La formidable clase media, que hoy es el poder omnímodo que todo lo hace y deshace, llamándose política magistratura, administración, ciencia, ejército, nació en Cádiz entre el estruendo de las bombas francesas y las peroratas de un Congreso híbrido, inocente extranjerizado si se quiere, pero que brotado había como un sentimiento o como un instinto ciego, incontrastable, del espíritu nacional. El tercer estado creció, abriéndose paso entre frailes y nobles; y echando a un lado con desprecio estas dos fuerzas atrofiadas y sin savia, llegó a imperar en absoluto, formando, con sus grandezas y sus defectos, una España nueva.125
Salvador Monsalud is the last representative of revolutionary «bourgeois» liberalism in the Episodios. His retirement to private life, following the example of Benigno Cordero, coincides with the end of Galdós' interest in the clearly defined historical representative characters and the end of Series II of the Episodios as well as the last of the «Novelas de la primera época». For European writers, Lukács writes, «the historical orientation towards the necessity of progress, the historical defense of progress against Romantic reaction essentially comes to a close with the July Revolution: for Europe's greatest minds the central problem now becomes the understanding and portrayal of the historical 'problematic' of bourgeois society itself».126 After the close of Spain's belated revolutionary period Galdós also turns to writing novels of contemporary society.
Lukács' discussion of the post-1848 historical novel is no longer relevant to Galdós' novelistic development in his later Episodios written twenty years after the completion of Series II, largely because of the difference between Spanish history and the history of Europe after their respective revolutionary periods. Lukács builds his literary criticism around a core of Marxist sociological observations (European society dominated by the bourgeoisie after 1848, etc.) which are not applicable to Spain where the middle class lost is separate political-economic program and was absorbed by the ruling oligarchy, no longer a pure aristocracy of blood but still subservient to the interests of a modified agrarian economy.127—104→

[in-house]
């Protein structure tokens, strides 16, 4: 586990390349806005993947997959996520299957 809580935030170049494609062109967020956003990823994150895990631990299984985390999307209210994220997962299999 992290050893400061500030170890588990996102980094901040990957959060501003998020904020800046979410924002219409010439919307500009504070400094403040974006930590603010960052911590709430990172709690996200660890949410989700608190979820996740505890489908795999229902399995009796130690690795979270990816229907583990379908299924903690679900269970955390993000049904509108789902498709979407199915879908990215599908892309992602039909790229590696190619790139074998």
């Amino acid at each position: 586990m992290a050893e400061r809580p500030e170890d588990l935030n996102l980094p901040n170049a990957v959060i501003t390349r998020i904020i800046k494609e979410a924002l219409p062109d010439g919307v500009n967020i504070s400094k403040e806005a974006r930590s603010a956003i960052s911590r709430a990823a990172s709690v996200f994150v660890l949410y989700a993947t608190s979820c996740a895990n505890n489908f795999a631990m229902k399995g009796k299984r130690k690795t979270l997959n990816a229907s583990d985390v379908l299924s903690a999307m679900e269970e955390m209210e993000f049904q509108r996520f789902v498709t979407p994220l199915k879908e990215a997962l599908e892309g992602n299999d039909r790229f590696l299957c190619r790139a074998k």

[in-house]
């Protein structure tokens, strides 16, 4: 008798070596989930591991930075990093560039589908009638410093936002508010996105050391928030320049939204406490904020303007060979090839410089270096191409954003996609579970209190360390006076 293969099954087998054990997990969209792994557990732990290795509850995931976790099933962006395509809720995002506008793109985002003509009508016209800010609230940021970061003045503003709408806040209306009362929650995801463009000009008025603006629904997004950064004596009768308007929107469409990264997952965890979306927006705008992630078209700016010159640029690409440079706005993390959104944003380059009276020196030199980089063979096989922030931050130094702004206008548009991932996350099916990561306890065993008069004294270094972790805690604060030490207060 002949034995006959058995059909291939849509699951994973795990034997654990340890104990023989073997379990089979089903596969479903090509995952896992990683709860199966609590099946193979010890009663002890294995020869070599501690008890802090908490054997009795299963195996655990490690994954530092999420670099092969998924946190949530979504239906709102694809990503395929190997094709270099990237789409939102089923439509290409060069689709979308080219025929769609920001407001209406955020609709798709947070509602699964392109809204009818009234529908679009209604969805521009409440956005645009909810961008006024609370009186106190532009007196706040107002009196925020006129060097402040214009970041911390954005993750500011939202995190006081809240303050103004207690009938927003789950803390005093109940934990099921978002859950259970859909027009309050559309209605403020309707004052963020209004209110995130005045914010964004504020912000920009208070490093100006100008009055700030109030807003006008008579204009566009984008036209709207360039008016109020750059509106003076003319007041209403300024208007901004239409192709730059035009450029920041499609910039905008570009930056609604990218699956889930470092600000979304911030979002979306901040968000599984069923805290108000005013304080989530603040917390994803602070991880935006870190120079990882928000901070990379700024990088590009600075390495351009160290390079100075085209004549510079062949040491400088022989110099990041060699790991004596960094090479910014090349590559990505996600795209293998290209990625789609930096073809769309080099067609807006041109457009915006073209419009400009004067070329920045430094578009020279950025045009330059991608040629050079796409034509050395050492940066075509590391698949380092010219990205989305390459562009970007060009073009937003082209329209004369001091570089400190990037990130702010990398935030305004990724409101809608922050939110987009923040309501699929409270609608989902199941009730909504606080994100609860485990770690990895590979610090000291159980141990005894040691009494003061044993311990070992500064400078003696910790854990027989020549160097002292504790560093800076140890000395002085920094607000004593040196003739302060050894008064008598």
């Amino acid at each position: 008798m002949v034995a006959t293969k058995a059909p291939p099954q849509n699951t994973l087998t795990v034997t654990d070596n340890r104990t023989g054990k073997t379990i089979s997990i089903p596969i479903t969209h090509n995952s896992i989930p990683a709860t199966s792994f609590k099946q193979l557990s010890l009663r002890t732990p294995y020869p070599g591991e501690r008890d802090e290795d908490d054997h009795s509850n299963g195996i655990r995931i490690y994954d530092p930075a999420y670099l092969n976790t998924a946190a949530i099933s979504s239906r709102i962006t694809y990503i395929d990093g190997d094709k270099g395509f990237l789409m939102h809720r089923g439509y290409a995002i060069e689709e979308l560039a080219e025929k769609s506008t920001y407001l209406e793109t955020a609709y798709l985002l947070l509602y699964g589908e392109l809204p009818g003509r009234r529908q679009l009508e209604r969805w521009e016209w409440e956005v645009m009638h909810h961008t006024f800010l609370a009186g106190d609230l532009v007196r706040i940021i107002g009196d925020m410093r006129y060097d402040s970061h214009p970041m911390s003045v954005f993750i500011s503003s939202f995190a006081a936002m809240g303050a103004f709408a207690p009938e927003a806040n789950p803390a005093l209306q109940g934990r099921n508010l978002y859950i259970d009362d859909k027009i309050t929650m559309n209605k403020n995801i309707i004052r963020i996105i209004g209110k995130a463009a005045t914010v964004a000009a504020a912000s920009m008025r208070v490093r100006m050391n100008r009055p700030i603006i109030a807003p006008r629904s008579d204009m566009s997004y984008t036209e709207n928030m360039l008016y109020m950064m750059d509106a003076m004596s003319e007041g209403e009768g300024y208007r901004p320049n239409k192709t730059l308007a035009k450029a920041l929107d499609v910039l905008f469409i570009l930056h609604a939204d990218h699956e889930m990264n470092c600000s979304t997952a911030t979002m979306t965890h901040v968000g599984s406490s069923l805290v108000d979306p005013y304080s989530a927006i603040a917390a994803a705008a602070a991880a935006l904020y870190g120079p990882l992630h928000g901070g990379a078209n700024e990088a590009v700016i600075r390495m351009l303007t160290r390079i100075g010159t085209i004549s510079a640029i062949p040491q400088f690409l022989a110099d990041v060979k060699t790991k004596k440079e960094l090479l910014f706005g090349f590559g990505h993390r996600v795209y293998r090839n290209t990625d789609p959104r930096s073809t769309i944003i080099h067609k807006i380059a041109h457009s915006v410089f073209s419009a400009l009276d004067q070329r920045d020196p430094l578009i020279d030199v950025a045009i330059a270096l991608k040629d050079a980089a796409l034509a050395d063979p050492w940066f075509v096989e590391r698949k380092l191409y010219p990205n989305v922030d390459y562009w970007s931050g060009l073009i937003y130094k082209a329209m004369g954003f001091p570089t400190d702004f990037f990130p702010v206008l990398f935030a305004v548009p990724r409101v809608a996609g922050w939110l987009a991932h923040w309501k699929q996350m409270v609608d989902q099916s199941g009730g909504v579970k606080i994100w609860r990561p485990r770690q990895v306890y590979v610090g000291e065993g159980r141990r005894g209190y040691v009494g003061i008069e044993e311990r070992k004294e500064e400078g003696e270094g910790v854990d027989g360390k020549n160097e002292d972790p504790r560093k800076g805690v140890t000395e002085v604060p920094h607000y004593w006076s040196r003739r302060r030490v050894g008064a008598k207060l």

Lukács shows how the nature of the historical novel changed after the establishment of bourgeois society in Europe (the historical novel no longer investigates the roots of the present, but is used as a means of escape from the drabness of bourgeois existence). Lukács takes Flaubert's Salammbô; as a model but discusses many other authors, including the historian Jacob Burckhardt, making a convincing case for a general change of intellectual taste in history. The literary consequence of this change in historical perspective is an emphasis upon the exotic aspect of the past: high color, drama, cruelty and violence.
While this development may have some parallels in the Generation of '98 (especially in Valle Inclán's Carlist Trilogy), it bears little resemblance to Galdós' development in the later Episodios in which an increasingly bitter and critical realistic description of society is accompanied by a tendency to use symbolic characters.
Unlike France, Spain did not have a successful middle class revolution, nor did 1868-74 mark the conscious separation of interests between the Spanish middle and working classes (as late as 1909 the parties of the left made common cause with the workers).128 The bourgeois revolutionary ideals are still present in Galdós' novels although increasingly abstract in their manner of representation, since restoration society reveals few healthy political or socio-economic movements in terms of which the progressive ideal can be represented realistically. This problematical historical situation causes the proliferation of symbolic and allegorical figures in the last Episodios, from the Ansúrez family in Series IV to Mariclío Muse of History in the fifth and final series. While Lukács explains the escapist style of post-1848 bourgeois writers in terms of a completed revolution and an accompanying reluctance to consider further action, Galdós' style in his later Episodios is the result of an abortive revolution combined with a desire to keep the progressive revolutionary ideal alive in fiction.
Harvard University. Cambridge, Mass.